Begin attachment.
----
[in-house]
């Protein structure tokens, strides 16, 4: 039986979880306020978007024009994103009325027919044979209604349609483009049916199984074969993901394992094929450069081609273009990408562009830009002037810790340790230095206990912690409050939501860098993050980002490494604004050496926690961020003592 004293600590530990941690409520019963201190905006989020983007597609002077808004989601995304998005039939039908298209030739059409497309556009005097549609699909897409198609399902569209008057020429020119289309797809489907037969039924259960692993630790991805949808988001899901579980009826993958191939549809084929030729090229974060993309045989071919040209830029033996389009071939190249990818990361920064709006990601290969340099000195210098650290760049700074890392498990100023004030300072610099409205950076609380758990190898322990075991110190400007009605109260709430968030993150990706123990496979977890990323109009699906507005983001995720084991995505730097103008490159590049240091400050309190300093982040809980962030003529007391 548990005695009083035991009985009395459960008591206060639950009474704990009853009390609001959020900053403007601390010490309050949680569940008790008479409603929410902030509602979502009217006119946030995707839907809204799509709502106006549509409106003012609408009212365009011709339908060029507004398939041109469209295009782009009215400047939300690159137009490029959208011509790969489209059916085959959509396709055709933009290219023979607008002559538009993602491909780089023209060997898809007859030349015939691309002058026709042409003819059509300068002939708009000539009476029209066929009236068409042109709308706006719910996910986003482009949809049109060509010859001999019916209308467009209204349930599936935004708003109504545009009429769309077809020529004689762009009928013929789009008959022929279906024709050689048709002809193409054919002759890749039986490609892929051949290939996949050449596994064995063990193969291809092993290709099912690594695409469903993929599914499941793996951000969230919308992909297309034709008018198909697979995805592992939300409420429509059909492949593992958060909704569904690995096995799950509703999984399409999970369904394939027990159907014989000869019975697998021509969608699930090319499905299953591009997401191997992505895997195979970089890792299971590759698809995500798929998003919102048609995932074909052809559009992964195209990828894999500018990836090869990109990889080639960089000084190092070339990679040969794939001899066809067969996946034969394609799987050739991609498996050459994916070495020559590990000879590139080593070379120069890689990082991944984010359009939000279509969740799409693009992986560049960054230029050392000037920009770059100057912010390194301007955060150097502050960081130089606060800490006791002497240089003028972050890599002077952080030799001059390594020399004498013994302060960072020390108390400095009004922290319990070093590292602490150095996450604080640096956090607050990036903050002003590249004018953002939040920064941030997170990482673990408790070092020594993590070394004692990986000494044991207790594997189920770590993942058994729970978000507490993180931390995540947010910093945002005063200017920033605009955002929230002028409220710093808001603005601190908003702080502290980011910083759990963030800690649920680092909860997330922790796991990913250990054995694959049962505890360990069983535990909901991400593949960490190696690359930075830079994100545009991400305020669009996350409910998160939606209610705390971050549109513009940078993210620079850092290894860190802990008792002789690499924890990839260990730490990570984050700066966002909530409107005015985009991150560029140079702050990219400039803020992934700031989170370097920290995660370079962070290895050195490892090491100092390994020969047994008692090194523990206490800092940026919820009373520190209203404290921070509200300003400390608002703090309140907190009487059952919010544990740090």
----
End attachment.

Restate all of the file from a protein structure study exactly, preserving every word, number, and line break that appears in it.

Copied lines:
[in-house]
């Protein structure tokens, strides 16, 4: 039986979880306020978007024009994103009325027919044979209604349609483009049916199984074969993901394992094929450069081609273009990408562009830009002037810790340790230095206990912690409050939501860098993050980002490494604004050496926690961020003592 004293600590530990941690409520019963201190905006989020983007597609002077808004989601995304998005039939039908298209030739059409497309556009005097549609699909897409198609399902569209008057020429020119289309797809489907037969039924259960692993630790991805949808988001899901579980009826993958191939549809084929030729090229974060993309045989071919040209830029033996389009071939190249990818990361920064709006990601290969340099000195210098650290760049700074890392498990100023004030300072610099409205950076609380758990190898322990075991110190400007009605109260709430968030993150990706123990496979977890990323109009699906507005983001995720084991995505730097103008490159590049240091400050309190300093982040809980962030003529007391 548990005695009083035991009985009395459960008591206060639950009474704990009853009390609001959020900053403007601390010490309050949680569940008790008479409603929410902030509602979502009217006119946030995707839907809204799509709502106006549509409106003012609408009212365009011709339908060029507004398939041109469209295009782009009215400047939300690159137009490029959208011509790969489209059916085959959509396709055709933009290219023979607008002559538009993602491909780089023209060997898809007859030349015939691309002058026709042409003819059509300068002939708009000539009476029209066929009236068409042109709308706006719910996910986003482009949809049109060509010859001999019916209308467009209204349930599936935004708003109504545009009429769309077809020529004689762009009928013929789009008959022929279906024709050689048709002809193409054919002759890749039986490609892929051949290939996949050449596994064995063990193969291809092993290709099912690594695409469903993929599914499941793996951000969230919308992909297309034709008018198909697979995805592992939300409420429509059909492949593992958060909704569904690995096995799950509703999984399409999970369904394939027990159907014989000869019975697998021509969608699930090319499905299953591009997401191997992505895997195979970089890792299971590759698809995500798929998003919102048609995932074909052809559009992964195209990828894999500018990836090869990109990889080639960089000084190092070339990679040969794939001899066809067969996946034969394609799987050739991609498996050459994916070495020559590990000879590139080593070379120069890689990082991944984010359009939000279509969740799409693009992986560049960054230029050392000037920009770059100057912010390194301007955060150097502050960081130089606060800490006791002497240089003028972050890599002077952080030799001059390594020399004498013994302060960072020390108390400095009004922290319990070093590292602490150095996450604080640096956090607050990036903050002003590249004018953002939040920064941030997170990482673990408790070092020594993590070394004692990986000494044991207790594997189920770590993942058994729970978000507490993180931390995540947010910093945002005063200017920033605009955002929230002028409220710093808001603005601190908003702080502290980011910083759990963030800690649920680092909860997330922790796991990913250990054995694959049962505890360990069983535990909901991400593949960490190696690359930075830079994100545009991400305020669009996350409910998160939606209610705390971050549109513009940078993210620079850092290894860190802990008792002789690499924890990839260990730490990570984050700066966002909530409107005015985009991150560029140079702050990219400039803020992934700031989170370097920290995660370079962070290895050195490892090491100092390994020969047994008692090194523990206490800092940026919820009373520190209203404290921070509200300003400390608002703090309140907190009487059952919010544990740090």